The Loss of Atmosphere from Mars

R. E. Johnson, M. Liu
1996 Science  
Luhmann et al. (1) and Jakosky et al. (2) showed that the Martian atmosphere was eroded (sputtered) by energetic O ions that are formed from escaping 0 and accelerated back into the atmosphere by the solar wind fields. This collisional ejection process appears to explain measured isotope ratios for Ar and N in the martian atmosphere (2, 3) and it may affect the early evolution of this atmosphere (1-3). More recently, D. M. Kass and Y. L. Yung (4) presented a more detailed calculation of the
more » ... culation of the loss of Martian atmosphere. They found that 3 bars of CO2 are driven off by sputtering, an amount three times greater than the size of Earth's atmosphere. This is a huge increase in atmospheric loss over the earlier estimate of about 0.1 bars (1, 2). This increase came about because Kass and E fD o 101' .co C. L) n-1 101 KY MD MD I 102 ic E (eV) Fig. 1. Dissociation cross sections for 0 + C02 collision plotted as a function of the energy of the 0 atom. Solid lines: 0 + C02 -> 0 + C + 20; dashed line: 0 + C2 0 + C0 + 0. Line labelled KY, cross section assumed by Kass and Yung (1) ; curves labelled MD, calculated values using molecular dynamics with the universal interaction potential (6) for the interaction of the energetic 0 with individual atoms in C02. Three pair potentials are used for C02, which gives the correct dissociation energy for C02 and for the resulting C0. Young assumed that full dissociation of CO2 (-> C + 20) occurs readily in collisions of an incident 0 with CO2. Therefore, C atoms, which have much lower gravitational escape energies than CO2 or CO, are efficiently formed and energized, which increases the loss of C dramatically. Because the collisional dissociation cross sections in the energy range of interest (-20 eV to 1 keV) have not been measured, the dissociation cross section used by Kass and Yung essentially maximized the atmospheric loss process. The cross section they used for dissociation in 0 + CO2 collisions can be compared to a molecular dynamics calculation (Fig. 1) . In that calculation, the energetic 0 interacts with each of the atoms in the molecule that are bound together by pair potentials chosen to reproduce the binding energies and interatomic separations of CO2 and the dissociation product CO. Although the use of pair potentials in this manner typically leads to an overestimate of the dissociation cross section, the threshold for full dissociation (solid curves) described by Kass and Yung is shifted by about a factor of 5 from that calculated, and the size of their cross section is more than an order of magnitude larger than that calculated. Because the size of their cross section is roughly that of the elastic collision cross section, the net contribution of dissociation to the atmospheric loss process is more than an order of magnitude too large. In addition, the primary collisional dissociation channel is seen to be CO2 -0 + CO, so that only a small fraction of the struck CO2 produces C atoms. Therefore, although it is correct that including CO2 dissociation in all stages of the cascade of collisions initiated by an incident O+ increases the C loss rate over that described earlier (1, 2), Kass and Yung's estimate of the effect is an order of magnitude too large. Although over the history of Mars it is certainly possible that more atmosphere may be driven off by sputtering than the amount given by Luhman et al. (1) and by Jakosky et al. (2) , it cannot occur in the manner suggested by Kass and Yung (4), even if their cross sections were correct. That is, as the atmospheric escape rate increases, the region in which the solar wind ionizes and accelerates the escaping atoms occurs at larger distances from the planet (5), reducing the fraction of these ions that impact the atmosphere. In the earliest martian epoch this feedback process is already problematic for the much lower escape rates calculated by Luhman et al. (1) and by Jakosky et al. (2). Response: The results presented in our report (1) indicated that it was necessary to consider dissociation during all collisions in calculating the atmospheric loss from Mars that results from sputtering. With the use of the newly calculated cross sections presented by Johnson and Liu in our model, we find that Mars has lost about 1 bar of CO2. The revised cross sections reduce our sputtering yields (Table 1) , but do not bring our results into agreement with Luhmann et al. (2) and Jakosky et al. (3) . The effective decrease in the collisional cross section pointed out by Johnson and Liu of CO2 -> CO + 0 (channel I) by a factor of about 5 and of CO2 -> C + 20 (channel II) by a factor of about 50 will not result in decreases of 5 and 50, respectively, in the collision frequency with CO2. At the important energies for sputtering, collisions with CO2 result in some form of dissociation (Table 1) . The changes in the cross section (a factor of 5 for channel I and a factor of 10 for channel II) do not have a linear effect on the collision probability, but the ratio of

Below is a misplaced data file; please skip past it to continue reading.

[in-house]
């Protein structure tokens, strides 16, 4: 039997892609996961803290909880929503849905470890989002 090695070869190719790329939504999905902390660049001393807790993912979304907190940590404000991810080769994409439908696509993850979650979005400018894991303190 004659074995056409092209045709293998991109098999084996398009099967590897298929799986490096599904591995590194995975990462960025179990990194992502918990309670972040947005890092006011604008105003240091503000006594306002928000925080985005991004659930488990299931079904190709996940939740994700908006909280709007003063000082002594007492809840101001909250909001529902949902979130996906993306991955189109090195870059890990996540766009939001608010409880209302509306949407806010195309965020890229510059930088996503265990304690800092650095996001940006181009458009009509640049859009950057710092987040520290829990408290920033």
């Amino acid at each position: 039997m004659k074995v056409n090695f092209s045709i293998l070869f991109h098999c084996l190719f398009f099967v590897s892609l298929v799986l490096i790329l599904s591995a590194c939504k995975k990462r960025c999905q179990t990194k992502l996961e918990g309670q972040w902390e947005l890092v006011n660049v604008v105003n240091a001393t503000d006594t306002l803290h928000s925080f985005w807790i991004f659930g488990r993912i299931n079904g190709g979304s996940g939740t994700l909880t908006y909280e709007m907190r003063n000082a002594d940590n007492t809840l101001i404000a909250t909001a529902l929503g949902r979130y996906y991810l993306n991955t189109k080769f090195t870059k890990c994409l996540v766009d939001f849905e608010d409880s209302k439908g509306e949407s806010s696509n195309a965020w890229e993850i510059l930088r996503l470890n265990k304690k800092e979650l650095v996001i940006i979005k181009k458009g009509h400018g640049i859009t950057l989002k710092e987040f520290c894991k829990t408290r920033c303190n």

doi:10.1126/science.274.5294.1932a pmid:17843017 fatcat:rgakozm2djc37gh2bia7onlv6y